He wants to work closely with Europe to solve the problem and has no desire to walk away from those discussions.
Le Pen has been outspoken in her criticism of NATO and wants to take France out of its integrated military command.
She has promised extra defense spending on top of hiring 15,000 new police officers.
Another of her policies would lead to foreign criminals being expelled from the country.
She has vowed to immediately expel all foreigners identified on a French security services watch list for radicalization and to strip people suspected of Islamic extremism of their French nationality.
“We have to make sure the territory is protected,” she said. “That is something I would do immediately once in power.”
In the aftermath of the terror attack in Paris on April 20, Le Pen called for the closure of all “Islamist mosques” in France and the reinstatement of the French borders. She also said that the country needs “the resources to make sure we can combat … Islamist terrorism.”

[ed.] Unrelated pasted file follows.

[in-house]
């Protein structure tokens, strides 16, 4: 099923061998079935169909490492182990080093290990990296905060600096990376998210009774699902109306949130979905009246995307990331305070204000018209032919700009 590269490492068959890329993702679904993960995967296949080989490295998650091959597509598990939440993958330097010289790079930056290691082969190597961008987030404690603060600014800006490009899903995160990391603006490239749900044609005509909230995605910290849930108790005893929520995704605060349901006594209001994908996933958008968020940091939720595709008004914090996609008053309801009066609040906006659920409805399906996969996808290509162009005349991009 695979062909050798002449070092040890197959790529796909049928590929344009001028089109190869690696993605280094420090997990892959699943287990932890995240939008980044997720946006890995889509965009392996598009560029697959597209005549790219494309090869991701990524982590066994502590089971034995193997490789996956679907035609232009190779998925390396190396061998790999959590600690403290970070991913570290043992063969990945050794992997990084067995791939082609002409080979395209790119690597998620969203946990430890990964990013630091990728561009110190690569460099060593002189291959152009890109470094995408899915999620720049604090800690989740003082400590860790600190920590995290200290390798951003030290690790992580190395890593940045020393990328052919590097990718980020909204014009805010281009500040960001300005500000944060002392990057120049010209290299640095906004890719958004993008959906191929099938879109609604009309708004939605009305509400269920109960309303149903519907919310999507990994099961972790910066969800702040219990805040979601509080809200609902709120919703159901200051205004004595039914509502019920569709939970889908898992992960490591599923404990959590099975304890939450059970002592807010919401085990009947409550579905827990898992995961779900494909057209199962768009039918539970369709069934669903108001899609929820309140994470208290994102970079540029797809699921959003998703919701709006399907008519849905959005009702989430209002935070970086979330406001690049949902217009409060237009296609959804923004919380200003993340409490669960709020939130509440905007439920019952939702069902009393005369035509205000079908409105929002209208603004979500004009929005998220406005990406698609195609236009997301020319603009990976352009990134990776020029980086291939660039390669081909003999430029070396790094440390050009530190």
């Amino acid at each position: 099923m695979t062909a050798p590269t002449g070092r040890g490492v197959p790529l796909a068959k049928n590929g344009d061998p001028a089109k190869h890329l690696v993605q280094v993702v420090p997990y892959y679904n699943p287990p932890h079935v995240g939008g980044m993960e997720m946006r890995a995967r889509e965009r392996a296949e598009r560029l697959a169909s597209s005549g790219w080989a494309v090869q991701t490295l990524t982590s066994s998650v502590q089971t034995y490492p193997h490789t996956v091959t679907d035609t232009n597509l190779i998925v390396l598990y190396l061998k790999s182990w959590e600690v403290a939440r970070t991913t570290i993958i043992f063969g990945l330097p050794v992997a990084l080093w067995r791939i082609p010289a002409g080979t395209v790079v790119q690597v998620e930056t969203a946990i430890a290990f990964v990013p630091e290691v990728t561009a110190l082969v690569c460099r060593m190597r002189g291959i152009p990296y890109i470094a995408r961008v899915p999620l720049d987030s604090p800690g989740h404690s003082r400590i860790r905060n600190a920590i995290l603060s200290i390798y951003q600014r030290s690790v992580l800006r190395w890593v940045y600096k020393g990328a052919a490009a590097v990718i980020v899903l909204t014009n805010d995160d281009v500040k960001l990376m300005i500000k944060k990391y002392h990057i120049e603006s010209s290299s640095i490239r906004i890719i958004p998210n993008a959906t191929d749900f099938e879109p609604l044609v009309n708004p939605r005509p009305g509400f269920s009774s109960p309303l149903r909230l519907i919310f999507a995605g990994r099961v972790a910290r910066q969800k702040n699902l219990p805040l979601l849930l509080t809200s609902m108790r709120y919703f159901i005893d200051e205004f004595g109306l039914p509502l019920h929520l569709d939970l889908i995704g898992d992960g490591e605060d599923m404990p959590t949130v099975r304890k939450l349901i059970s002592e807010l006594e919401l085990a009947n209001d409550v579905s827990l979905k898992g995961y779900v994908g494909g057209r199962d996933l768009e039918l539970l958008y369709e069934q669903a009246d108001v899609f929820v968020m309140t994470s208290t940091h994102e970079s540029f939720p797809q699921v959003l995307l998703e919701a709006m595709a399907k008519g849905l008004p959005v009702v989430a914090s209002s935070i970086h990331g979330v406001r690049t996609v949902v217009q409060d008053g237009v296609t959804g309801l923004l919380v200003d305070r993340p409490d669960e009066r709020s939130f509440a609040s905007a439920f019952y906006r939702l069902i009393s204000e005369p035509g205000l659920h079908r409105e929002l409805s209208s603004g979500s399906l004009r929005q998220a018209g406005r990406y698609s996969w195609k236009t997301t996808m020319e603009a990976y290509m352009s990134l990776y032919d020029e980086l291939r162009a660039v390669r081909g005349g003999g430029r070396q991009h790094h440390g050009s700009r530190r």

During the final presidential debate, she accused Macron of having an “indulgent” attitude towards terrorism, adding, “we have to eradicate the ideology of Islamism in France.”
While the April 20 attack in Paris – along with the wider background of a number of deadly attacks on French soil in the past two years – was widely regarded to have benefited Le Pen more than anyone else, Macron has walked a fine line between promising security while not treading on French citizens’ liberty.
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The young political operator has been vocal on the fight against terror and for law and order, announcing proposals that would increase defense spending and hire more police officers.
During the final televised debate he said the fight against terrorism would be his first priority, and promised to “strengthen the measures” involved with enforcing France’s terror watch list, “even if it deprives people of some of their freedoms.” He argued that putting “everybody in prison or sending them abroad doesn’t really make any sense”.